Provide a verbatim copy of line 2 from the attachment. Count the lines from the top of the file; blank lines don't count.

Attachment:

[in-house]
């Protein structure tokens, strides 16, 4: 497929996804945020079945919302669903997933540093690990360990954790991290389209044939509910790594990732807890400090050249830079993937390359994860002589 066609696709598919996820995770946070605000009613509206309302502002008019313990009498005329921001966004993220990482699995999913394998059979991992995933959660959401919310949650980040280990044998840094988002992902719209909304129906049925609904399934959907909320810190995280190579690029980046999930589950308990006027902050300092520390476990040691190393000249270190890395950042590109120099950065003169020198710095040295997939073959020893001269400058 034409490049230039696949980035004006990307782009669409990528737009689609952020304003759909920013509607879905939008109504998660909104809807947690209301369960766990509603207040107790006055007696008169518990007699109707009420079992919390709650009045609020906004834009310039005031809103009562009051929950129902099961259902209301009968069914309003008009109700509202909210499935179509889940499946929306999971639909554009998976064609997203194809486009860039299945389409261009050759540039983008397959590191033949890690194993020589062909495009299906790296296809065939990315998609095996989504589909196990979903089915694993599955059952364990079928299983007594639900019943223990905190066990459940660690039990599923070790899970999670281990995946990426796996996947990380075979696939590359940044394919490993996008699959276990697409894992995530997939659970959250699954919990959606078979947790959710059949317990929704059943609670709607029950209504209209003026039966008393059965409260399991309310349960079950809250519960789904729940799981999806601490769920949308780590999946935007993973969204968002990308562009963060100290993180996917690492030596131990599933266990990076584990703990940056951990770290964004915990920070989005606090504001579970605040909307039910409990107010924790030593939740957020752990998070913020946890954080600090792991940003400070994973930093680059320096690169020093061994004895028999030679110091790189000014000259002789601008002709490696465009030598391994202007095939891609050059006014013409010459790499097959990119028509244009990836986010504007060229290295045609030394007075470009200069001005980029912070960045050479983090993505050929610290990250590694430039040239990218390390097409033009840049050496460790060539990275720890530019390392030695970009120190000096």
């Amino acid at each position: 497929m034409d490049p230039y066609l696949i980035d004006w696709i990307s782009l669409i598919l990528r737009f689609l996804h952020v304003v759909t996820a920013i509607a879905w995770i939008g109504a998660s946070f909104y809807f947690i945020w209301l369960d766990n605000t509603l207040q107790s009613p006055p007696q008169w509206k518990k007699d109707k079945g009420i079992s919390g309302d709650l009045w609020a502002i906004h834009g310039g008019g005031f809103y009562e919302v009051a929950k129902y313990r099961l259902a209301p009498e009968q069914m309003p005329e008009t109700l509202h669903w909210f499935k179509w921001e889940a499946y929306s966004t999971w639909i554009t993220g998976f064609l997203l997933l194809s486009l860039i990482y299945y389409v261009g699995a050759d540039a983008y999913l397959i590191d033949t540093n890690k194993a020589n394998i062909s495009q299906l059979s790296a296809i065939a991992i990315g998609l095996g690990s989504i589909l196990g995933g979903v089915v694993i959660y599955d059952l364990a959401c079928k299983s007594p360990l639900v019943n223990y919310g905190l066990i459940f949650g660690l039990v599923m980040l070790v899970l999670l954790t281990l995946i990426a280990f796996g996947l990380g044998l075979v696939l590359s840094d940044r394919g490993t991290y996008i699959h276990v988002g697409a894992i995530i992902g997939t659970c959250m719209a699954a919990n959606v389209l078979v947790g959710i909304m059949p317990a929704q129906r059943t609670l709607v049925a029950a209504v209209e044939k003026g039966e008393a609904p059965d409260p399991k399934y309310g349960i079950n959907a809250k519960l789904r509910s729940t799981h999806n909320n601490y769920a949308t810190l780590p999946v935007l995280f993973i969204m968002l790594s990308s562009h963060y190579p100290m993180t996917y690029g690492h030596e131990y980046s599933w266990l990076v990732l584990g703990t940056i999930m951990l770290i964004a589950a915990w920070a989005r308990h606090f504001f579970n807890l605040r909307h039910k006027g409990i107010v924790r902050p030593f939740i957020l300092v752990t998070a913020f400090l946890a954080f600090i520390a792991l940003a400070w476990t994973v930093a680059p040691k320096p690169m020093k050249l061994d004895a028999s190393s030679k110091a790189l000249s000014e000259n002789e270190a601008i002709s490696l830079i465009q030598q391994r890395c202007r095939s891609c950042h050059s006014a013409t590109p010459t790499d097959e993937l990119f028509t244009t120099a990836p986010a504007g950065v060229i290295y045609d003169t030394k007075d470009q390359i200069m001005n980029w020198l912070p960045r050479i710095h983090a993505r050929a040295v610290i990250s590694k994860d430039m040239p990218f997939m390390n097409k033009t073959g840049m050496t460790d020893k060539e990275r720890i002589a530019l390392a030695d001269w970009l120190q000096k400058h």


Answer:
């Protein structure tokens, strides 16, 4: 497929996804945020079945919302669903997933540093690990360990954790991290389209044939509910790594990732807890400090050249830079993937390359994860002589 066609696709598919996820995770946070605000009613509206309302502002008019313990009498005329921001966004993220990482699995999913394998059979991992995933959660959401919310949650980040280990044998840094988002992902719209909304129906049925609904399934959907909320810190995280190579690029980046999930589950308990006027902050300092520390476990040691190393000249270190890395950042590109120099950065003169020198710095040295997939073959020893001269400058 034409490049230039696949980035004006990307782009669409990528737009689609952020304003759909920013509607879905939008109504998660909104809807947690209301369960766990509603207040107790006055007696008169518990007699109707009420079992919390709650009045609020906004834009310039005031809103009562009051929950129902099961259902209301009968069914309003008009109700509202909210499935179509889940499946929306999971639909554009998976064609997203194809486009860039299945389409261009050759540039983008397959590191033949890690194993020589062909495009299906790296296809065939990315998609095996989504589909196990979903089915694993599955059952364990079928299983007594639900019943223990905190066990459940660690039990599923070790899970999670281990995946990426796996996947990380075979696939590359940044394919490993996008699959276990697409894992995530997939659970959250699954919990959606078979947790959710059949317990929704059943609670709607029950209504209209003026039966008393059965409260399991309310349960079950809250519960789904729940799981999806601490769920949308780590999946935007993973969204968002990308562009963060100290993180996917690492030596131990599933266990990076584990703990940056951990770290964004915990920070989005606090504001579970605040909307039910409990107010924790030593939740957020752990998070913020946890954080600090792991940003400070994973930093680059320096690169020093061994004895028999030679110091790189000014000259002789601008002709490696465009030598391994202007095939891609050059006014013409010459790499097959990119028509244009990836986010504007060229290295045609030394007075470009200069001005980029912070960045050479983090993505050929610290990250590694430039040239990218390390097409033009840049050496460790060539990275720890530019390392030695970009120190000096």